Jesus, during a discussion about his departure and prayer, made a wonderful statement about the intersection of himself and joy. 

You haven’t done this before. Ask, using my name, and you will receive, and you will have abundant joy. John 16:24 (NLT2)

Abundant joy is something those who have a relationship with Jesus can experience.  The relationship matters.  Someone who is a friend of the owner of a restaurant can ask for food cooked particularly, that would then be prepared just right, and there is joy.  Jesus says to his friends that they are to ask using his name, and they will receive and with that comes joy. 

When Jesus attended a wedding feast, a problem arose because the wine ran out, and Jesus being Jesus and being able to do what he can do, changed water to wine.  The wedding planner, master of ceremonies, wine connoisseur, sommelier, tasted the wine and was surprised the good wine had been held back.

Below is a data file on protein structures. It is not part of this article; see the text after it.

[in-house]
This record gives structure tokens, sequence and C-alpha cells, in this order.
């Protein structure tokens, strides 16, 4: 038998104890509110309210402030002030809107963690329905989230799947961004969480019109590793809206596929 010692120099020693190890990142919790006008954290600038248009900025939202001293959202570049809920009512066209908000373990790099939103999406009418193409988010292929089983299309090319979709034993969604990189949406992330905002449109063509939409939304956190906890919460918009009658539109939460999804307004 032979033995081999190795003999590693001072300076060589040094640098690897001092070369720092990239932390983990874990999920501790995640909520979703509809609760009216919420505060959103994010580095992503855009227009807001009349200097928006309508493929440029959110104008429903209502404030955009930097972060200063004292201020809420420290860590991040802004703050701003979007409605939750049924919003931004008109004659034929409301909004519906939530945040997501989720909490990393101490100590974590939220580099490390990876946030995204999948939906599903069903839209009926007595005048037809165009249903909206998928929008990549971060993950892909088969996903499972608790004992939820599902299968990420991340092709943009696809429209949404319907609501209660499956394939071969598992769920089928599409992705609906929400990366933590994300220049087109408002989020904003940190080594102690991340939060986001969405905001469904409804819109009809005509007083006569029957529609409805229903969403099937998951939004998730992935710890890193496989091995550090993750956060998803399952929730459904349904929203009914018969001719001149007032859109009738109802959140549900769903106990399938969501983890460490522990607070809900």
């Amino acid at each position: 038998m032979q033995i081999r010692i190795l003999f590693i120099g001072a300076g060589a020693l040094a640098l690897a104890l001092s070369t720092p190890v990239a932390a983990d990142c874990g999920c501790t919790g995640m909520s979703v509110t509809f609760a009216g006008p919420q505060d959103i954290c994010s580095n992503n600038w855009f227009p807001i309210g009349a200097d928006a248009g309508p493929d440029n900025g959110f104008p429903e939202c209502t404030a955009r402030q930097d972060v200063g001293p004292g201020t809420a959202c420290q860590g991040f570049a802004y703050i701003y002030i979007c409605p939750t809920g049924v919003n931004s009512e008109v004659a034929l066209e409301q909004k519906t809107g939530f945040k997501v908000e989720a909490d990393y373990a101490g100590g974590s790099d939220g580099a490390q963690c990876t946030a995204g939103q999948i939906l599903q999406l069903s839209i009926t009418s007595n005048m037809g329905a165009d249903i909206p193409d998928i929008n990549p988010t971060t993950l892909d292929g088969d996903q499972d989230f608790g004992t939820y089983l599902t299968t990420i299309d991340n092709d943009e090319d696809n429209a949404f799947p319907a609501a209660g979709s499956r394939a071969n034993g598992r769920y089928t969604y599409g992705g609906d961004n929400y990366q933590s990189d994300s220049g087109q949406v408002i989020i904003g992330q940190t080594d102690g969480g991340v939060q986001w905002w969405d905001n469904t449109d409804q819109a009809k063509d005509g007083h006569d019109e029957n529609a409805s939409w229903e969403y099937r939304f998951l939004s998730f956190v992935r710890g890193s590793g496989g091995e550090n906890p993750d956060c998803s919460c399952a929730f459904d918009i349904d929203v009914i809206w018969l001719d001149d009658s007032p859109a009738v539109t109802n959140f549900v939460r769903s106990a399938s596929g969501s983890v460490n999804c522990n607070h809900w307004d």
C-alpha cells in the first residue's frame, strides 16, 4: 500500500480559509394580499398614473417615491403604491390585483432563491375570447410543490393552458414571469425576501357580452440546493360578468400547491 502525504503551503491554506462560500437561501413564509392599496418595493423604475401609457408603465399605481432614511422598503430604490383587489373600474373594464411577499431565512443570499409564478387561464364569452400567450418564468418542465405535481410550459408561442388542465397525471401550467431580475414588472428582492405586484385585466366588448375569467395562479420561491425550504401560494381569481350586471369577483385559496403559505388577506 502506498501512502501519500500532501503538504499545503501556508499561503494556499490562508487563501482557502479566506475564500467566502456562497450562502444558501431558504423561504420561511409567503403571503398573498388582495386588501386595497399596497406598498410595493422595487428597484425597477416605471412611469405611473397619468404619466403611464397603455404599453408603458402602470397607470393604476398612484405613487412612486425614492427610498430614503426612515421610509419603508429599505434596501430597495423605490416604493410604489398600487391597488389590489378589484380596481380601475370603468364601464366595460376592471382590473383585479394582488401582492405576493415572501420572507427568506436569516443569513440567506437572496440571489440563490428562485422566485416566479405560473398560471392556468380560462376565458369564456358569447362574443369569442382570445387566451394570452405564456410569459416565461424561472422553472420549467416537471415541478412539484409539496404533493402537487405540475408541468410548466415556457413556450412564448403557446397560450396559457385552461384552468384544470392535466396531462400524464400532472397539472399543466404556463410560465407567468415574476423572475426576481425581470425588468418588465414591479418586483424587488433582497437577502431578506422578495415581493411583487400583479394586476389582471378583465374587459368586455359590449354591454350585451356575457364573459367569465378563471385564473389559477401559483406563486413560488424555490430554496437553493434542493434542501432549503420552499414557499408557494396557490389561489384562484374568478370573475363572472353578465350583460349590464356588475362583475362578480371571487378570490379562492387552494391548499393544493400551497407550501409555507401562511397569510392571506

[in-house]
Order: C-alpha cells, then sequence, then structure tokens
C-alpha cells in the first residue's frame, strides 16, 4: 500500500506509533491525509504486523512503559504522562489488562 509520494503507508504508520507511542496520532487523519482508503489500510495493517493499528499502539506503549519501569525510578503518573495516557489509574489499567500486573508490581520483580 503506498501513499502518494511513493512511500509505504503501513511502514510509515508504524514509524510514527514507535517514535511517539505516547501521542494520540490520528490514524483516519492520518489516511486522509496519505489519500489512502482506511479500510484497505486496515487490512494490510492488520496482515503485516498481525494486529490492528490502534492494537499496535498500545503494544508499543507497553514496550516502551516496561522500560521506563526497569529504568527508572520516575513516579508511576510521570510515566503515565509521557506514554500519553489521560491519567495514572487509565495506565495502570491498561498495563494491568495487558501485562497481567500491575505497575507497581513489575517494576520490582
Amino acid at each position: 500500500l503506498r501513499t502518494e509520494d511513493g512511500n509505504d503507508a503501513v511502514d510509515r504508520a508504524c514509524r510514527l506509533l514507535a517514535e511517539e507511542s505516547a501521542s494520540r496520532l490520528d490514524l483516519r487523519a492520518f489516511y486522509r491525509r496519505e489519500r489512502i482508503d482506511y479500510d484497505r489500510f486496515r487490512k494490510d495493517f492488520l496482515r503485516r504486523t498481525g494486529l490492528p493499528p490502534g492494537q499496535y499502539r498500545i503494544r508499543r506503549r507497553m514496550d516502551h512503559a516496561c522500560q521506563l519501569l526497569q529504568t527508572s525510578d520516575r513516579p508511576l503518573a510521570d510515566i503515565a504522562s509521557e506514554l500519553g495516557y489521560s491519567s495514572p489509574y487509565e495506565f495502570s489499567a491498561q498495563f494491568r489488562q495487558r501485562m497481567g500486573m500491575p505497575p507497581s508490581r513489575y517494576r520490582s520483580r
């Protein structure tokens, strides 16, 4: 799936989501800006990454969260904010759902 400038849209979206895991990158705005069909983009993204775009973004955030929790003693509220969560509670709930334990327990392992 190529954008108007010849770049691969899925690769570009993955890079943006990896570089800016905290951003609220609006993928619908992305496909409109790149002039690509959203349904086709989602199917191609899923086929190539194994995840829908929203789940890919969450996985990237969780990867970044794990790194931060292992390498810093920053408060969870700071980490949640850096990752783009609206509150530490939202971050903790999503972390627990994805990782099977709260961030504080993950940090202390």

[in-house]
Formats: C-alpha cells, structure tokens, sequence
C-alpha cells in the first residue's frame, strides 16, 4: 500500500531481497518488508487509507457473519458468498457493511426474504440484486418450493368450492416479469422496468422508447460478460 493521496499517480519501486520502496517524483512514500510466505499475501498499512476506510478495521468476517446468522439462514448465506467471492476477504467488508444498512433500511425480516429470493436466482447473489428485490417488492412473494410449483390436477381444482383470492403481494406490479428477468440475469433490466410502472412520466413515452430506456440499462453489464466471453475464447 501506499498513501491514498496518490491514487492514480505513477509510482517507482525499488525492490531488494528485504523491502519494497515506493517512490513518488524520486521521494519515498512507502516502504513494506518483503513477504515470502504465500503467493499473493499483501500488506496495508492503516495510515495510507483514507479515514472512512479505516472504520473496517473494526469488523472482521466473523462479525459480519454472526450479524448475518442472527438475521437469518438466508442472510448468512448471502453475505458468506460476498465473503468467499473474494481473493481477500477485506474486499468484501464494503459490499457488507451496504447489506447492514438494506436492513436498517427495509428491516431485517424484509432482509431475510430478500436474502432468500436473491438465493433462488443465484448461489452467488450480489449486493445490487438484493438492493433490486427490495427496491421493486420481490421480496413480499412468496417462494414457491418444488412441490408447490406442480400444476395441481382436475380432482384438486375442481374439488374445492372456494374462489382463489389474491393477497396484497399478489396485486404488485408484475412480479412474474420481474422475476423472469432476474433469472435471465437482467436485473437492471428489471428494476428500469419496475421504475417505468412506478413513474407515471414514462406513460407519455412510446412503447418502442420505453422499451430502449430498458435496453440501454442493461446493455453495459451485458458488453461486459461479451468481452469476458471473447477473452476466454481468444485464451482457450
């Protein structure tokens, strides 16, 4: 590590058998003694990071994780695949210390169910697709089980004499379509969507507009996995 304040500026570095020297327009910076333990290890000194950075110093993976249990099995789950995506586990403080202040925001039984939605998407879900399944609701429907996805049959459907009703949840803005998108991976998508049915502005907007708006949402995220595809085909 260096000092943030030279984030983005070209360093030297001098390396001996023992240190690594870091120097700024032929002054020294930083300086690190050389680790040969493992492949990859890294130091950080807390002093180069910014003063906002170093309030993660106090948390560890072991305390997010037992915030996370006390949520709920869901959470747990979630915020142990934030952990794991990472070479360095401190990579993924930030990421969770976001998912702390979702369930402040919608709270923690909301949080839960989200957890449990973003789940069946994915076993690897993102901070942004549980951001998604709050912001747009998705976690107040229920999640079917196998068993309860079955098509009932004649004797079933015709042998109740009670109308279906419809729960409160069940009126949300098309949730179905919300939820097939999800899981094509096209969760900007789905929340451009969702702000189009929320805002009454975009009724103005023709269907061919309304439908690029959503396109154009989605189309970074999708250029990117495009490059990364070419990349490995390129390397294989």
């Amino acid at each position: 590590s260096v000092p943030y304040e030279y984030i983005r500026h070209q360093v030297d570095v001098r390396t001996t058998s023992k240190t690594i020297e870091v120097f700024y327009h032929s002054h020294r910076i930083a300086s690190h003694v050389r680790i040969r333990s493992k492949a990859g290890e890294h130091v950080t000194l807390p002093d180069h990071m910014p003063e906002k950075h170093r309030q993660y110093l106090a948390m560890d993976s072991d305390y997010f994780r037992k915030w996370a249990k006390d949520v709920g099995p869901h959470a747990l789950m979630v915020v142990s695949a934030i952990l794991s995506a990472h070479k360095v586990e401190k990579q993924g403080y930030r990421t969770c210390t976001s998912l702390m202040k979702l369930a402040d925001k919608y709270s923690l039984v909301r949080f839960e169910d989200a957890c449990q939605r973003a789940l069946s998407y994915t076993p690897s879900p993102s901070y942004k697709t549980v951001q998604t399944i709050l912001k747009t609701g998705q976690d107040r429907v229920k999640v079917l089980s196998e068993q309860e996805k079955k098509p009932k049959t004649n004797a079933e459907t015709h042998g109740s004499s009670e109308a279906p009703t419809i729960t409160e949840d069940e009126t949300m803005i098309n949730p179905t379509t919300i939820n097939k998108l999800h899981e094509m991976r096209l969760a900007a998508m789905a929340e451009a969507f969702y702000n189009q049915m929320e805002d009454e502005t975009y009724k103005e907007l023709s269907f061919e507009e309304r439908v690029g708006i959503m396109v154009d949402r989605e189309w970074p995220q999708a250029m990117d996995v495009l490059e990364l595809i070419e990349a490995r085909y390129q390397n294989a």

When the master of ceremonies tasted the water that was now wine, not knowing where it had come from (though, of course, the servants knew), he called the bridegroom over. “A host always serves the best wine first,” he said. “Then, when everyone has had a lot to drink, he brings out the less expensive wine. But you have kept the best until now!” John 2:9-10 (NLT2)

What joy that wine must have been for everyone involved.  Jesus, far from being one who ruined the party, was rather the real Master of Ceremonies.  His presence and his present of the wine brought abundant joy. 

Have you ever not invited Jesus to an event in your life because he would take the fun out of it?

Did you know your relationship with Jesus included asking privileges and joy?

How would you like Jesus to be the Master of Ceremonies at all your special occasions?